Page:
Whether standing, sitting, walking or talking, it seems that half the people I see are somewhere else. They gaze into that handheld device that puts them in touch with the big wide world. They are wherever they want to be, except where they are.
So writes theologian Michael Downey in “So Much Nothing” in Weavings 29 (May/June 2014), p. 21. Around here, in small-town Iowa, even on our college campus, it is not nearly half the people who walk around gazing into handheld devices. Yet, I know what Downey is driving at. I don’t have a handheld device (well, we do, but it is a basic, primitive, cheap, no-frills thing we only turn on when we go on long road trips). Even so, I have a hard time being where I am. I and so many of the rest of us, its seems, are, to use Downey’s phrasing, “magnificently distracted.”
It is hard to be present to where we are/I am.
This difficulty seems hard for me to avoid as I sit in my office on this Good Friday, having graded all the research papers that have come in. In order to grade, I’ve suppressed my inner restlessness as best I can. Now that the grading is, for the moment, over, the inner restlessness–or is it tiredness?–surges.
I recall something from Romano Guardini, the 20th-century Italian Catholic priest and philosopher, wrote. I read it days ago in the Lenten reader I am following (Bread and Wine: Readings for Lent and Easter [Maryknoll, MY: Orbins Books, 2005], pp. 122-123). He is speaking of the risen Jesus’ comment to Thomas in John 20:29, “Blessed are those who have not seen, and yet have learned to believe!”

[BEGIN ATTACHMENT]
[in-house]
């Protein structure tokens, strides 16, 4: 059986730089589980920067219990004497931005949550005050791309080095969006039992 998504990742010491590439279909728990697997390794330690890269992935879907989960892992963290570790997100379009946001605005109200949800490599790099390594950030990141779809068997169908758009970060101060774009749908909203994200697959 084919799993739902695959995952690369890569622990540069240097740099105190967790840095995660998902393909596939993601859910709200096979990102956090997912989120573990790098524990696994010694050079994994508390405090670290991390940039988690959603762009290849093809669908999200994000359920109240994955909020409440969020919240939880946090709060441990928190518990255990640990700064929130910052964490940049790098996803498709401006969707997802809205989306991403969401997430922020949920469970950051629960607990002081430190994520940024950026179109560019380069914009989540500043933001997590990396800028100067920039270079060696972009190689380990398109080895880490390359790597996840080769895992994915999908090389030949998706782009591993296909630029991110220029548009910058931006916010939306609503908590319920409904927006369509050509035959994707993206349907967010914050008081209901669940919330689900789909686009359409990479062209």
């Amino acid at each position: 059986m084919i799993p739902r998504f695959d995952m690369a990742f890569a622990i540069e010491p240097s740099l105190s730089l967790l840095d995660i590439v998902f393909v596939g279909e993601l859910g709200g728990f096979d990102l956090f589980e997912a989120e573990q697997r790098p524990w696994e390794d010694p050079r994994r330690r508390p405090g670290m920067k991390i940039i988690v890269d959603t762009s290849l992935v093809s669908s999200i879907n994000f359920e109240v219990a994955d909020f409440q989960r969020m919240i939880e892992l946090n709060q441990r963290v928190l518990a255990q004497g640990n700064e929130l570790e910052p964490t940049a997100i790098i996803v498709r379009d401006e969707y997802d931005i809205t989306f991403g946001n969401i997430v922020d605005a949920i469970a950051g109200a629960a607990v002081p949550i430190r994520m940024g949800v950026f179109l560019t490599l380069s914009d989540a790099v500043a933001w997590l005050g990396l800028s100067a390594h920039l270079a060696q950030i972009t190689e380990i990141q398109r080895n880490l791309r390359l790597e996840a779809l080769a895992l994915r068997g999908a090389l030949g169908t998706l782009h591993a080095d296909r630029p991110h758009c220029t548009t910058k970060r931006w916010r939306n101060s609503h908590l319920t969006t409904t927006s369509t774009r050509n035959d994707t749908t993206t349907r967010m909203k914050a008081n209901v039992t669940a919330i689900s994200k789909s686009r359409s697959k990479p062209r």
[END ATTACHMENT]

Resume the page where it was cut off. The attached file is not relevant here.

Blessed indeed are “those who have not seen, and yet have learned to believe!” Those who ask for no miracles, demand nothing out of the ordinary, but who find God’s message in everyday life. Those who require no compelling proofs, but who know that everything coming from God must remain in a certain ultimate suspense, so that faith may never cease to require daring. Those who know that the heart is not overcome by faith, that there is no force or violence there, compelling belief by rigid certitudes. What comes from God touches gently, comes quietly; does not disturb freedom; leads to quiet, profound, peaceful resolve within the heart.
And those are called blessed who make the effort to remain open-hearted. Who seek to cleanse their hearts of all self-righteousness, obstinacy, presumption, inclination to “know better.” Who are quick to hear, humble, free-spirited. Who are able to find God’s message in the gospel for the day, or even from the sermons of preachers with no message in particular, or in phrases from the Law they have heard a thousand times, phrases with no quality of charismatic power about them, or in the happenings of everyday life which always end up the same way: work and rest, anxiety–and then again some kind of success, some joy, an encounter, and a sorrow.
Blessed are those who can see the Lord in all these things!
Seeing God in the ordinary, the mundane, the grading, the here and the now, takes presence.
Lord Jesus Christ, as you were and are present for us this terrible and magnificent Good Friday, so in you may I be present now and not distracted.